One researcher is poised to take a fascinating look at Student Information Systems and the data they collect
For all the hand-wringing, media attention, and proposed legislation over data and student privacy the academic research on the topic may just now be starting to catch up. And when it comes to the student data-collection linchpin that is the Student Information System, that research is just about nonexistent.
That’s according to William G. Staples, a sociologist, professor, and director of the Surveillance Studies Research Center at the University of Kansas. Staples has a history of researching both surveillance-related topics and also more standard sociological fare, and is the recent recipient of a small Spencer Foundation grant that will enable him to conduct some research with relevant school and public stakeholders around the SIS and how its data is being used in the interests of students. Staples recently spoke with eSchool News about his upcoming research.
eSchool News: How did you get involved in this line of inquiry? You’ve done some previous research into surveillance?
Staples: I’ve been doing that for quite some time. I founded a surveillance studies research center a year and a half ago. So I began submitting grants to foundations and others to do empirical research on different kinds or forms of social monitoring. Not necessarily straight up surveillance but different ways that often technology is used in different kinds of settings, workplaces, communities, institutions where data is collected about and people’s activities. I read about the Student Information Systems. I started looking at both the claims of the vendors that sell these systems and the academic literature, and I was finding that there are possibly a couple hundred different vendors that sell these systems to school districts. The history of some of them is that they were started out primarily from a compliance perspective. I assume compliance relative to state regulation, reporting. At least that’s what a woman who works for one of the companies that monitors everything and everything in the world of technology and schools has told me.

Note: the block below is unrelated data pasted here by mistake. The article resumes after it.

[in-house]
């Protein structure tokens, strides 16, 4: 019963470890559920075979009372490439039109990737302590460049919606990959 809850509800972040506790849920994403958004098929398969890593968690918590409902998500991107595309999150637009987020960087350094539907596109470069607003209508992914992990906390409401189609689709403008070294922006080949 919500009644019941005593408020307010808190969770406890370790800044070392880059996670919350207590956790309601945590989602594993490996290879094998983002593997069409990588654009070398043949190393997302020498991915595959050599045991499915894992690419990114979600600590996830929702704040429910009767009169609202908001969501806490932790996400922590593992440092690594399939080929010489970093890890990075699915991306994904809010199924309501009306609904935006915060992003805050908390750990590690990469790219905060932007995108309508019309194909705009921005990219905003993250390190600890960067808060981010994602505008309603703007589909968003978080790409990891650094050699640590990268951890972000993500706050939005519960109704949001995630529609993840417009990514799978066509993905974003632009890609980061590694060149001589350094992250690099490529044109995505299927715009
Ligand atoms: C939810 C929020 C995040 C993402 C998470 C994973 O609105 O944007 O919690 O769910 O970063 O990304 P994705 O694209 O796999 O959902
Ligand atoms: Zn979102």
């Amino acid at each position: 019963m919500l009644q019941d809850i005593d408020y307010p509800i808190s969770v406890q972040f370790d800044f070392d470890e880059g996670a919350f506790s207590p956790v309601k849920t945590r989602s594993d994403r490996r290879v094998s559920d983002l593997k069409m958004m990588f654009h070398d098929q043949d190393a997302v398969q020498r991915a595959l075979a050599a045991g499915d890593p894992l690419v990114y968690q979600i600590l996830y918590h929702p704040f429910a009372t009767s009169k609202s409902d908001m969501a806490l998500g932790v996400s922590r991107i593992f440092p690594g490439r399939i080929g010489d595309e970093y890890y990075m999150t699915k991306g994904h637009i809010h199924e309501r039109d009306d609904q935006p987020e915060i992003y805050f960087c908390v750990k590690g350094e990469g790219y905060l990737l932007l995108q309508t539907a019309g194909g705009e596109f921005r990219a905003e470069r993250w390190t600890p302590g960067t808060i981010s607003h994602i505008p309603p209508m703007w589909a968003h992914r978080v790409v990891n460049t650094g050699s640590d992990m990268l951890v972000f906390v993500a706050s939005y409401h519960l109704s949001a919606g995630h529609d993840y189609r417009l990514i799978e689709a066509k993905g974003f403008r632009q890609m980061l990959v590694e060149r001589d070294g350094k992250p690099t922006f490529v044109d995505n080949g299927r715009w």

Some of the vendors I started reading about like Pearson and others, they were making all kinds of claims about how these systems contribute to better communication and–the word may or may not be used–but the implication that trust is built. As we would say, they’re kind of a form of social capital, so that they enhance relationships and make things better, especially related to parents, teachers, students and administrators. And then the other side of it, in the academic literature I found 0. There’s nobody looking at these and their effects. And so you have a bunch of vendors saying these systems do all these great things but they obviously have an interest in selling their product and not necessarily an objective viewpoint.
Next page: Larger privacy issues come into play